June 1, 2010 | by Andrew Kameka
Want to solve the problem of Android fragmentation, angry users demanding immediate updates to their phones, manufacturers slow to blend their custom OS with new versions of Android, or developers caught off guard as users complain their apps no longer work with each new Android treat?
Well, Andy Rubin says that will eventually come once Android switches to a once-per-year update cycle. Rubin made similar comments to Gizmodo last week, and in an interview with Mercury News, Rubin reiterated that he is pushing for Android to adopt a model that releases major OS updates only once per year. (You’ll still get minor maintenance updates, but the transition from one treat to the next will be stretched).
Android has moved at a ridiculously fast pace over the past 18 months. Google released five major revisions to the software since October 2008, and a sixth is likely to debut before the year’s end. This has made it difficult for phone makers to keep pace and allow the latest, greatest phones to have the latest, greatest software. HTC, Motorola, Samsung, and Sony Ericsson have all released phones with relatively outdated software as a result of the companies being unable to update their custom OS as quickly as Google can add new features to Android.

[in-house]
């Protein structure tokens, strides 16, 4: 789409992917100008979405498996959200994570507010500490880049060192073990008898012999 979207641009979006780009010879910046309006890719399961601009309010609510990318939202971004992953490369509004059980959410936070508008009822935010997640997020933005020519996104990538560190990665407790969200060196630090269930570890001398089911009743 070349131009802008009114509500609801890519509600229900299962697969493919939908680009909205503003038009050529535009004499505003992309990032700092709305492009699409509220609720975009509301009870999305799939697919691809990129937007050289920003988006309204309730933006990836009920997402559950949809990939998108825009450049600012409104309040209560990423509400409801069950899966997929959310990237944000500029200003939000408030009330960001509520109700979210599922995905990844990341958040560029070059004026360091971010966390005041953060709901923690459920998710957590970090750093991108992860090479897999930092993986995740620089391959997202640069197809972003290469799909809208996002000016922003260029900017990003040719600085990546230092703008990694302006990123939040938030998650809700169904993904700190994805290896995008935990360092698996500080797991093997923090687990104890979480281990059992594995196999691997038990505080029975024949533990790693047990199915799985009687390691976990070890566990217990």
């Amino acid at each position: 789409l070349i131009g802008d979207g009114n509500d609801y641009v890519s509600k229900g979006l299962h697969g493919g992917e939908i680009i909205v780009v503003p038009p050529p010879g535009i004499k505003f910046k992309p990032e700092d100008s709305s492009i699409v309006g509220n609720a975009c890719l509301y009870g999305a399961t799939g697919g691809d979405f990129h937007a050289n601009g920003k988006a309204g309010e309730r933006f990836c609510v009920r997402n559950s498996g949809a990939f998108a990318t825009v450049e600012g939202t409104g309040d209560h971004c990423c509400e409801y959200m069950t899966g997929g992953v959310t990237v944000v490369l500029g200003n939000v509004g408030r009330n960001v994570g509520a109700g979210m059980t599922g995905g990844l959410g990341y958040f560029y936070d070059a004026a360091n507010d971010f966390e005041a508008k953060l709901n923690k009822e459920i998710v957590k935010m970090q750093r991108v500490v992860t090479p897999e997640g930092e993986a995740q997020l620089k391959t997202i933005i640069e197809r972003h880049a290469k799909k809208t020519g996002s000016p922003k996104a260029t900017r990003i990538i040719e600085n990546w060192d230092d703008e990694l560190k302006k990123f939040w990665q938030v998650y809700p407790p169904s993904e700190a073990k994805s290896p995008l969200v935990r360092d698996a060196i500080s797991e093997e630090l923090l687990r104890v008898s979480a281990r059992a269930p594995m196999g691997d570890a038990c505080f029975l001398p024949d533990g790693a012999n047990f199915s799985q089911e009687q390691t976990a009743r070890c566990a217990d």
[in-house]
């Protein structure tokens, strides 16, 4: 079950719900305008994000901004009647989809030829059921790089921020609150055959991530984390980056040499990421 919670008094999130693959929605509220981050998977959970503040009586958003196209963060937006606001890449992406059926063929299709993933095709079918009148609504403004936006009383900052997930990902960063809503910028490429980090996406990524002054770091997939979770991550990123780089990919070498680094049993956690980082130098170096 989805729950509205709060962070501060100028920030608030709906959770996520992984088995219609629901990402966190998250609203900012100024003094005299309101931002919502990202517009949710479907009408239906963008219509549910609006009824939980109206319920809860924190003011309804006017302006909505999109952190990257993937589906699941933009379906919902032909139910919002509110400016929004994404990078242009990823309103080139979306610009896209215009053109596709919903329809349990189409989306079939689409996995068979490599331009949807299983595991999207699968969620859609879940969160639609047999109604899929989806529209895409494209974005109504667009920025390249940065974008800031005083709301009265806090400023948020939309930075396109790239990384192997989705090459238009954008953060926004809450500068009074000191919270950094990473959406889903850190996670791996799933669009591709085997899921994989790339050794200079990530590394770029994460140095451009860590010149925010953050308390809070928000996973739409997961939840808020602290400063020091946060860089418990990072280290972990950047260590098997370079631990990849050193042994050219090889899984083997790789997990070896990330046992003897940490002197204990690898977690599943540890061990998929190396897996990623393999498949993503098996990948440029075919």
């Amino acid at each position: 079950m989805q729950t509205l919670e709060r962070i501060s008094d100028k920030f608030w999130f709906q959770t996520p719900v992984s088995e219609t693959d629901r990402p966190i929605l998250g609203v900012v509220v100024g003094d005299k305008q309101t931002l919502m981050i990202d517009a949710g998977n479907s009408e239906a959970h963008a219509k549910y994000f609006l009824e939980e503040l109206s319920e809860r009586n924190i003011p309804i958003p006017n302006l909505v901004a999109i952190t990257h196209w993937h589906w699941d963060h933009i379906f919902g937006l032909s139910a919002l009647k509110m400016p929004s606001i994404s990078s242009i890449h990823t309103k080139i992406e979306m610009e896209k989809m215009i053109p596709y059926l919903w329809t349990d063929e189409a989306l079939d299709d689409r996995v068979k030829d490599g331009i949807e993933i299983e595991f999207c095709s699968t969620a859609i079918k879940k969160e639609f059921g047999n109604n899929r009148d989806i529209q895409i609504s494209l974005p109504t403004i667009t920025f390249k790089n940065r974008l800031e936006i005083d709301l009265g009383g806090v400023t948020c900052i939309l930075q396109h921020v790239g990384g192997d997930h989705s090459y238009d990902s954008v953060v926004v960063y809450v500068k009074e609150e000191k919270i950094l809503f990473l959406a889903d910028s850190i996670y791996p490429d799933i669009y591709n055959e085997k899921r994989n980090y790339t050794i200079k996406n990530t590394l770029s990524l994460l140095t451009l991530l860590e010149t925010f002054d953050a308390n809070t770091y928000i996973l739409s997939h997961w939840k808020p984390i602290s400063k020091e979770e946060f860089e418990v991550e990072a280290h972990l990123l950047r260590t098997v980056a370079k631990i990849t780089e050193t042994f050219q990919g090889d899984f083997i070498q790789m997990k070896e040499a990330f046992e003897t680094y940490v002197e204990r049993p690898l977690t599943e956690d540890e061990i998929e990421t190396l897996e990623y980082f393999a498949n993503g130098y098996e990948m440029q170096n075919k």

Rubin suggests that Android had to move so fast so quickly in order to become a viable option, but the need for such rapid development is fading.
We’ve gone through a lot of product iterations because we had to bring the product up to market spec. Quite honestly, the product when we launched it, it didn’t really feel like a 1.0, it felt like kind of an 0.8, but it was a window of opportunity and the market needed an entrant at the holiday season.
We launched it, and from our internal 0.8, we got to 1.0 pretty quickly, and we went through this iteration cycle. You’ve noticed, probably, that that’s slowed down a little bit. Our product cycle is now, basically twice a year, and it will probably end up being once a year when things start settling down, because a platform that’s moving — it’s hard for developers to keep up. I want developers to basically leverage the innovation. I don’t want developers to have to predict the innovation.
So everyone mad at their carrier, manufacturer, and Google can pipe down. You’ll only have to ***** and moan once a year. Read the full interview at MercuryNews.com